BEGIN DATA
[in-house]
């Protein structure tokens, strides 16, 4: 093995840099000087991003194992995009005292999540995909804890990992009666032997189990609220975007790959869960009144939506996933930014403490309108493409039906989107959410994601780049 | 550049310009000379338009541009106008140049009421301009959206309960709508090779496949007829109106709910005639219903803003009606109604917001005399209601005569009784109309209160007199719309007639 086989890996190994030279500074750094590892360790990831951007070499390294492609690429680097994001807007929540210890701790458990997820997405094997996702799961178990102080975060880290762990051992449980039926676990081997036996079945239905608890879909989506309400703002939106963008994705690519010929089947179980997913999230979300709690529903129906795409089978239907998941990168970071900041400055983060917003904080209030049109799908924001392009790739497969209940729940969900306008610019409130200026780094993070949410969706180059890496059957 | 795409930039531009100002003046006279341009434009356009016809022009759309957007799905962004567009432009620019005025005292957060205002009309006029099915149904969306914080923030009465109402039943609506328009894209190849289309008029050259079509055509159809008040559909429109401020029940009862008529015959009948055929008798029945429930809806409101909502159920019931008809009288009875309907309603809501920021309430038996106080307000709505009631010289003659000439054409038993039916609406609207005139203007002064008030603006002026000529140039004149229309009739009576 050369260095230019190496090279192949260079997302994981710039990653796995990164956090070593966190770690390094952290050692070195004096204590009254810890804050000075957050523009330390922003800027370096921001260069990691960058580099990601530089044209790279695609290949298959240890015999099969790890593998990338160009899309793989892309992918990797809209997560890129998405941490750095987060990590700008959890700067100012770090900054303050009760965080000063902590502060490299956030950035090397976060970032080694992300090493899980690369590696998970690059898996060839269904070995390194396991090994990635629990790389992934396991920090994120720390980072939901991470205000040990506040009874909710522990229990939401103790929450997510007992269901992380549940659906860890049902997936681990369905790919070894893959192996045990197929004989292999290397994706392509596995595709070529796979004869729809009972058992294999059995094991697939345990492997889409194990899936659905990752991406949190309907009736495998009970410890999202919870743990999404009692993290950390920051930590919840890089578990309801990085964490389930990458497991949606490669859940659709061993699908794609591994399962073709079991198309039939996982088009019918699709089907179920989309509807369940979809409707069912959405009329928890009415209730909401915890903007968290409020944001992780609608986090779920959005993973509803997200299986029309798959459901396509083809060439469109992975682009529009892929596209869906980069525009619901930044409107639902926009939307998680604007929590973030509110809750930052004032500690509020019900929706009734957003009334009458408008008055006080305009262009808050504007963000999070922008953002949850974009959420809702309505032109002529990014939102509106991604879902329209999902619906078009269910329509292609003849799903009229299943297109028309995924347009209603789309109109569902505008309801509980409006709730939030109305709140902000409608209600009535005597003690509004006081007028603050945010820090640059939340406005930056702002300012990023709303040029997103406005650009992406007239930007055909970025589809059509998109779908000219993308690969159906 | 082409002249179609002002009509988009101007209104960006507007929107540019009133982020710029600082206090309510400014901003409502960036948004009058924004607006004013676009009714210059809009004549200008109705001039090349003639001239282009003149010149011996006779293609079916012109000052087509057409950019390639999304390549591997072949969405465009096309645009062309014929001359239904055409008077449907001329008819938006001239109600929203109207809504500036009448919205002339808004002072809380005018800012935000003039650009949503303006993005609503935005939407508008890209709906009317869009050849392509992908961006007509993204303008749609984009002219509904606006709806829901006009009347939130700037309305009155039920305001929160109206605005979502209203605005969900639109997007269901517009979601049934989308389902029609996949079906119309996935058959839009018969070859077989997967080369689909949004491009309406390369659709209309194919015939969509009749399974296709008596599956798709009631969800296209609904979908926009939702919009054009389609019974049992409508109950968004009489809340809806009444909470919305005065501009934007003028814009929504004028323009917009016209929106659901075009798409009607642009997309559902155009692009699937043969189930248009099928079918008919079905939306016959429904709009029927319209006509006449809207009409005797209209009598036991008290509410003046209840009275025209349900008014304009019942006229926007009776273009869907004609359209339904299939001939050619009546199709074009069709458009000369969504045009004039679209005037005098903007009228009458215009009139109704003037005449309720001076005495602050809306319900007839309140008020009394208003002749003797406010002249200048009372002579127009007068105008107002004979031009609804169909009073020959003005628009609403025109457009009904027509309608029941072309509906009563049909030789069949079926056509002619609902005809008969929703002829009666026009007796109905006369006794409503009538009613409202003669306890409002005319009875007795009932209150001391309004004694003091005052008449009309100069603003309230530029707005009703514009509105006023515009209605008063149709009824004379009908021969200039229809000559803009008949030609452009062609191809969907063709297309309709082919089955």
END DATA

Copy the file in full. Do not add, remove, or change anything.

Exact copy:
[in-house]
């Protein structure tokens, strides 16, 4: 093995840099000087991003194992995009005292999540995909804890990992009666032997189990609220975007790959869960009144939506996933930014403490309108493409039906989107959410994601780049 | 550049310009000379338009541009106008140049009421301009959206309960709508090779496949007829109106709910005639219903803003009606109604917001005399209601005569009784109309209160007199719309007639 086989890996190994030279500074750094590892360790990831951007070499390294492609690429680097994001807007929540210890701790458990997820997405094997996702799961178990102080975060880290762990051992449980039926676990081997036996079945239905608890879909989506309400703002939106963008994705690519010929089947179980997913999230979300709690529903129906795409089978239907998941990168970071900041400055983060917003904080209030049109799908924001392009790739497969209940729940969900306008610019409130200026780094993070949410969706180059890496059957 | 795409930039531009100002003046006279341009434009356009016809022009759309957007799905962004567009432009620019005025005292957060205002009309006029099915149904969306914080923030009465109402039943609506328009894209190849289309008029050259079509055509159809008040559909429109401020029940009862008529015959009948055929008798029945429930809806409101909502159920019931008809009288009875309907309603809501920021309430038996106080307000709505009631010289003659000439054409038993039916609406609207005139203007002064008030603006002026000529140039004149229309009739009576 050369260095230019190496090279192949260079997302994981710039990653796995990164956090070593966190770690390094952290050692070195004096204590009254810890804050000075957050523009330390922003800027370096921001260069990691960058580099990601530089044209790279695609290949298959240890015999099969790890593998990338160009899309793989892309992918990797809209997560890129998405941490750095987060990590700008959890700067100012770090900054303050009760965080000063902590502060490299956030950035090397976060970032080694992300090493899980690369590696998970690059898996060839269904070995390194396991090994990635629990790389992934396991920090994120720390980072939901991470205000040990506040009874909710522990229990939401103790929450997510007992269901992380549940659906860890049902997936681990369905790919070894893959192996045990197929004989292999290397994706392509596995595709070529796979004869729809009972058992294999059995094991697939345990492997889409194990899936659905990752991406949190309907009736495998009970410890999202919870743990999404009692993290950390920051930590919840890089578990309801990085964490389930990458497991949606490669859940659709061993699908794609591994399962073709079991198309039939996982088009019918699709089907179920989309509807369940979809409707069912959405009329928890009415209730909401915890903007968290409020944001992780609608986090779920959005993973509803997200299986029309798959459901396509083809060439469109992975682009529009892929596209869906980069525009619901930044409107639902926009939307998680604007929590973030509110809750930052004032500690509020019900929706009734957003009334009458408008008055006080305009262009808050504007963000999070922008953002949850974009959420809702309505032109002529990014939102509106991604879902329209999902619906078009269910329509292609003849799903009229299943297109028309995924347009209603789309109109569902505008309801509980409006709730939030109305709140902000409608209600009535005597003690509004006081007028603050945010820090640059939340406005930056702002300012990023709303040029997103406005650009992406007239930007055909970025589809059509998109779908000219993308690969159906 | 082409002249179609002002009509988009101007209104960006507007929107540019009133982020710029600082206090309510400014901003409502960036948004009058924004607006004013676009009714210059809009004549200008109705001039090349003639001239282009003149010149011996006779293609079916012109000052087509057409950019390639999304390549591997072949969405465009096309645009062309014929001359239904055409008077449907001329008819938006001239109600929203109207809504500036009448919205002339808004002072809380005018800012935000003039650009949503303006993005609503935005939407508008890209709906009317869009050849392509992908961006007509993204303008749609984009002219509904606006709806829901006009009347939130700037309305009155039920305001929160109206605005979502209203605005969900639109997007269901517009979601049934989308389902029609996949079906119309996935058959839009018969070859077989997967080369689909949004491009309406390369659709209309194919015939969509009749399974296709008596599956798709009631969800296209609904979908926009939702919009054009389609019974049992409508109950968004009489809340809806009444909470919305005065501009934007003028814009929504004028323009917009016209929106659901075009798409009607642009997309559902155009692009699937043969189930248009099928079918008919079905939306016959429904709009029927319209006509006449809207009409005797209209009598036991008290509410003046209840009275025209349900008014304009019942006229926007009776273009869907004609359209339904299939001939050619009546199709074009069709458009000369969504045009004039679209005037005098903007009228009458215009009139109704003037005449309720001076005495602050809306319900007839309140008020009394208003002749003797406010002249200048009372002579127009007068105008107002004979031009609804169909009073020959003005628009609403025109457009009904027509309608029941072309509906009563049909030789069949079926056509002619609902005809008969929703002829009666026009007796109905006369006794409503009538009613409202003669306890409002005319009875007795009932209150001391309004004694003091005052008449009309100069603003309230530029707005009703514009509105006023515009209605008063149709009824004379009908021969200039229809000559803009008949030609452009062609191809969907063709297309309709082919089955």